When you visit other gardens in other cities, you can take away something that is even better than a passalong plant. You can take home ideas for your own garden.
Now don’t get me wrong, passalong plants are special, and I’ll never turn down the offer of a start of a plant from another gardener’s garden. And I’m grateful for the passalong plants I got this past weekend, and with great effort, I did not say “thank you”. (Not saying thank you is a tough rule to follow when receiving plants from another gardener!)
But ideas? Ideas are easy to pack, won’t cause a raised eyebrow in airport security, and don’t have to be planted as soon as you get home. But once used in your own garden, ideas can remind you of the gardener who gave them to you, just as much as a plant can.
While in Austin for the Garden Bloggers Spring Fling, I gathered pages of ideas from many gardens and gardeners and brought them back to my Indiana garden. Some of them I will act upon quickly, others will be there, waiting in my notes, for their time.
My first idea came from Annie in Austin, who told me the secret about her secret garden. But I swore not to reveal it. I can, however, reveal the secret of how she makes her garden seem bigger. Paraphrasing Henry Mitchell, Annie said, “Double the space by dividing it”. Her garden is divided into little vignettes, beautifully planted with the flowers that most appeal to her. And because she knows and loves each flower in her garden of vignettes, her garden feels like a garden ought to feel, like there is a gardener there who tends it and cares for it, and knows it.
As I look at my garden, on its suburban lot, I think I’ll use Annie’s idea to plant some vignettes, to divide the space more, to give the garden a larger feel but at the same time provide smaller spaces to really know and love in the garden.
Pam/Digging opened up her garden and home for a social hour with all the bloggers. I could look in any direction in her garden and see many ideas to bring back to my own garden. Pam might just be starting a container revolution in the garden industry by using stock tanks of different sizes as planters. Stock tanks are perfect for water gardens, since they are designed to hold water. Or as shown here sunk down into the garden at Pam’s, they can frame a speciman plant. And if you drill holes in them for drainage, before you plant them up, you can also use them to create beautiful miniature landscapes, bringing the plants and flowers more to eye-level.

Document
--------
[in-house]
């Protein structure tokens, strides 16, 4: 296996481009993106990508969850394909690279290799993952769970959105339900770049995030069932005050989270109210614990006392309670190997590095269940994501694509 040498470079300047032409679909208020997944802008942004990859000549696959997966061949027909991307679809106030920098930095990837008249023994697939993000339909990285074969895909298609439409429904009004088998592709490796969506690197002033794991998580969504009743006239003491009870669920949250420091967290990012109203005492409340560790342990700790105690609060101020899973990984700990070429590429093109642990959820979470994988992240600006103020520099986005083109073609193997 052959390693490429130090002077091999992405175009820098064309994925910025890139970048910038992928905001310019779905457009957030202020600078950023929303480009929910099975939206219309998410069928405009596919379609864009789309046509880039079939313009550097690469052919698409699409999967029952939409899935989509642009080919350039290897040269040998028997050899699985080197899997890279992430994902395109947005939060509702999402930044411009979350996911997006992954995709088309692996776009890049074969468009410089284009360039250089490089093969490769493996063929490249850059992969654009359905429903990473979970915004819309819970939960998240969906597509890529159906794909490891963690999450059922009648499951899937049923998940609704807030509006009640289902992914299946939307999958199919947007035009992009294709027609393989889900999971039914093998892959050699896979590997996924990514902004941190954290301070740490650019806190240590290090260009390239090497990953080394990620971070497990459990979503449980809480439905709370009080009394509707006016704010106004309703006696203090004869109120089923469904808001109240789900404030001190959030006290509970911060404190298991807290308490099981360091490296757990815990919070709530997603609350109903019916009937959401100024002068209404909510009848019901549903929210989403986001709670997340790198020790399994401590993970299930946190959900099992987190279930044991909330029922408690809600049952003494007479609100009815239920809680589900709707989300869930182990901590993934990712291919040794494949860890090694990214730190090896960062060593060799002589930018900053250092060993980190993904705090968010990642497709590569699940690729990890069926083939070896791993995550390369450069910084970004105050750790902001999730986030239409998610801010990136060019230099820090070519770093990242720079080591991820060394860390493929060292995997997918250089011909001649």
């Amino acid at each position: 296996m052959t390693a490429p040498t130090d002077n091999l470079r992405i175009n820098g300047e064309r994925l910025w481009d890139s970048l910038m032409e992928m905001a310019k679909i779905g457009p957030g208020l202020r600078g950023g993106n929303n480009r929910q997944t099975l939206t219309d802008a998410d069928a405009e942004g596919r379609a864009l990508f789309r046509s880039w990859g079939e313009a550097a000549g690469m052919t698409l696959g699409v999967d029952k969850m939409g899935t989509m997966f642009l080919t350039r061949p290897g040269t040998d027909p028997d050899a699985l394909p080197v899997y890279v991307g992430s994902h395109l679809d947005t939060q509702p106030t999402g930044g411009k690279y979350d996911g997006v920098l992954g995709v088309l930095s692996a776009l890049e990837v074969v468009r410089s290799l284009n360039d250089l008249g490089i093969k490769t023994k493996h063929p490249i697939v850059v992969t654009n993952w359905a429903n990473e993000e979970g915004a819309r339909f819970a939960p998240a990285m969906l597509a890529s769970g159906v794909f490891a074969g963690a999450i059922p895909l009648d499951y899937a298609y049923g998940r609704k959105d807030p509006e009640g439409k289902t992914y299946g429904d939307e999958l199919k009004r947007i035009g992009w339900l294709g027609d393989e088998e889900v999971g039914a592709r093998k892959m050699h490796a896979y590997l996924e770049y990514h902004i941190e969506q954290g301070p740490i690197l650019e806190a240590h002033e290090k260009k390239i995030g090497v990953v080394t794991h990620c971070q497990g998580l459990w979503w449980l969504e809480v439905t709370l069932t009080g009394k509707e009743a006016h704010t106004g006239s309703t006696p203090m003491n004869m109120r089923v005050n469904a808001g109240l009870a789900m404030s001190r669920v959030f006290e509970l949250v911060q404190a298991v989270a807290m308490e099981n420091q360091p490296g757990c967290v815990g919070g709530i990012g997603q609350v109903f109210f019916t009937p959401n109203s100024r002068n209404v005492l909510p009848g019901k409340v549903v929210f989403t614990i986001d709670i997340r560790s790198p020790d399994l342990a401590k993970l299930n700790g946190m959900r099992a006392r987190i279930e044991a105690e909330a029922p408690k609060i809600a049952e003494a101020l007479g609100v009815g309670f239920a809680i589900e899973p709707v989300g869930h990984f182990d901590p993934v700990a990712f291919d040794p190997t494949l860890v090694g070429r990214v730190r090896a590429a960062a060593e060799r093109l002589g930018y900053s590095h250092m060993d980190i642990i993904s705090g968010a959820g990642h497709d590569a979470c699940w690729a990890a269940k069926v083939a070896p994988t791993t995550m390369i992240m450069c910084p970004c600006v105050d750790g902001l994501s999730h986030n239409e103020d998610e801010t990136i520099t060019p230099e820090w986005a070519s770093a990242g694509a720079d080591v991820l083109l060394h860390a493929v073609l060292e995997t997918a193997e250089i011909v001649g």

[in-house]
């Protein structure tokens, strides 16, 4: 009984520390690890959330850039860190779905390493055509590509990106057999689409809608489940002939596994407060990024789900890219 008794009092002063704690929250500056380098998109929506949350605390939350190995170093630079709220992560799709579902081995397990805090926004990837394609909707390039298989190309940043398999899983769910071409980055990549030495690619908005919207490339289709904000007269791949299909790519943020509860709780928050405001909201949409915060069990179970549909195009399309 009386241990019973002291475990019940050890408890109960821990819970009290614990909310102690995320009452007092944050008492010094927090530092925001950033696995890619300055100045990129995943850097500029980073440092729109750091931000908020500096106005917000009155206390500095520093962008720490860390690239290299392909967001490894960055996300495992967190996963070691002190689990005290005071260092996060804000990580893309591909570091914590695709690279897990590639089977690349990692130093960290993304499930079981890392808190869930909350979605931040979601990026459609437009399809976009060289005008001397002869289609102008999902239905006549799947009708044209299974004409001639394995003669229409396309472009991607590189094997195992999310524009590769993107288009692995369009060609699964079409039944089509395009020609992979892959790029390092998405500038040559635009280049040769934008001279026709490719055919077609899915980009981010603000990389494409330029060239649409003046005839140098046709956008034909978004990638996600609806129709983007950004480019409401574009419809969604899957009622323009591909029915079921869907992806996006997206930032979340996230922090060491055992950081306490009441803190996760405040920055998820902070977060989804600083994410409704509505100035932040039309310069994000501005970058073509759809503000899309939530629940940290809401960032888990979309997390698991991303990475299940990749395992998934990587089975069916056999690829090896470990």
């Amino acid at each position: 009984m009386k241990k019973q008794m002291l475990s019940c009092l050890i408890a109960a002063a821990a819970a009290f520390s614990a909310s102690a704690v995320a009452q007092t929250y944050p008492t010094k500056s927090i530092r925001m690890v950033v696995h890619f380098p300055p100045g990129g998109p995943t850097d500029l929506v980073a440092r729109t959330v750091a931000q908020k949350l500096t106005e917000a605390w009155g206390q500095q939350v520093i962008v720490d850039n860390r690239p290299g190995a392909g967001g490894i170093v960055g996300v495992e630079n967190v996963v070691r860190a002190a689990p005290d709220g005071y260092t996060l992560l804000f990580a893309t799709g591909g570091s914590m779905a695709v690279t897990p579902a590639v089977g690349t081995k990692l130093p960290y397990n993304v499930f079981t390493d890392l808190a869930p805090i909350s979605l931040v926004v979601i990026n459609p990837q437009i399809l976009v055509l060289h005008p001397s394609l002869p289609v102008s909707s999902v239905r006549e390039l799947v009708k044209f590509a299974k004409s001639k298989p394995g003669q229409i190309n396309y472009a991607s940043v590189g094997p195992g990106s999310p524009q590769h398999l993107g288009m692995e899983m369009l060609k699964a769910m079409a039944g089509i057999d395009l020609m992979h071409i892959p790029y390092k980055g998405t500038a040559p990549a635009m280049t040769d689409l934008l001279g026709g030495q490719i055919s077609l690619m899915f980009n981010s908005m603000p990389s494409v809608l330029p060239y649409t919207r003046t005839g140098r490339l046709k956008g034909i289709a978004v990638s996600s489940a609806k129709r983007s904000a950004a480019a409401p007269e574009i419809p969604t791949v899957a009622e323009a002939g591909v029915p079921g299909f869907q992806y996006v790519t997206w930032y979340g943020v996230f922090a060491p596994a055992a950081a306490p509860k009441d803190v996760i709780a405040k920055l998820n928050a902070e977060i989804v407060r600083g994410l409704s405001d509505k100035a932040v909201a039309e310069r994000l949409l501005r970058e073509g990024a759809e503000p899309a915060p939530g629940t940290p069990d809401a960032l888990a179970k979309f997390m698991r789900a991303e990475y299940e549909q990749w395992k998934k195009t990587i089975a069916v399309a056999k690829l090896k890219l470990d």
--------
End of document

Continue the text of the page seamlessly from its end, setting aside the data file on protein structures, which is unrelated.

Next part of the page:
I’m thinking of where I can put a stock tank planter in my garden now. I’ve used a small metal wash tub as a planter for several years, but that’s just not the same. And burying a stock tank might be the perfect way to have some mint, and still maintain a garden.
MSS at Zanthan Gardens seems to have figured out, over many seasons, that her garden will have its days of delight and she’s worked to plant annuals that will make those days as delightful as she can. I was fortunate that some of the most delightful days occurred in early April when I was there. She’s overcome challenges of soil and shade, and plans that didn’t work out, to create an oasis in Austin where visitors can relax amongst spiderworts, cilantro, and larkspurs blooming under a light shade from new leaves on the trees. She welcomed many of the bloggers to stop by and relax.
In Melissa’s garden, I am reminded that sometimes gardening is about making choices and that sometimes just watching and waiting and seeing what the garden wants to become is a choice, too. I’ll spend some time watching and waiting in my garden.
I’ve got other ideas, too, from visiting other gardens in and around Austin.
I want to paint my black compost tumbler so that it blends in more with the surroundings. I think a tan/light brown would make it less obvious where it is beside the privacy fence in my raised bed vegetable garden. This idea came from the garden of Jenny Stocker, who was also one of our guides at the Lady Bird Johnson Wildflower Center.
Don’t look for a carefully camouflaged barrel in this picture. It’s behind that shed in her vegetable garden and I didn’t think to take a picture of it.
MSS uses old tiles as place markers in her garden. I like that idea, as the tiles aren’t really visible until you are right up on the plant.
A little pile of unusual found rocks adds interest to a garden area, if put where people can see them.
I’m sure there will be more ideas that will come to me in an odd moment here and there as I tend my garden, look back on pictures of the Garden Bloggers Spring Fling, and read the many posts that will be written about it. Some of the ideas I’ll recognize as “seedlings” from this trip; other ideas will just come to me and I’ll wonder where the thought came from, just like I wonder sometimes where a new plant came from that just shows up in my garden.
None of these ideas are revolutionary and many are not new, even to my own garden. But now that I can connect them to a place and time, to a garden and gardener, they will make my own garden feel more connected to gardens and gardeners across the country and around the world.
I am lacking in pictures to go with most of these new ideas that I brought home with me so I encourage you to visit the blogs linked above of these wonderful Austin gardeners, who gave me ideas to bring back to my Indiana garden and were so welcoming to all of us bloggers this past weekend.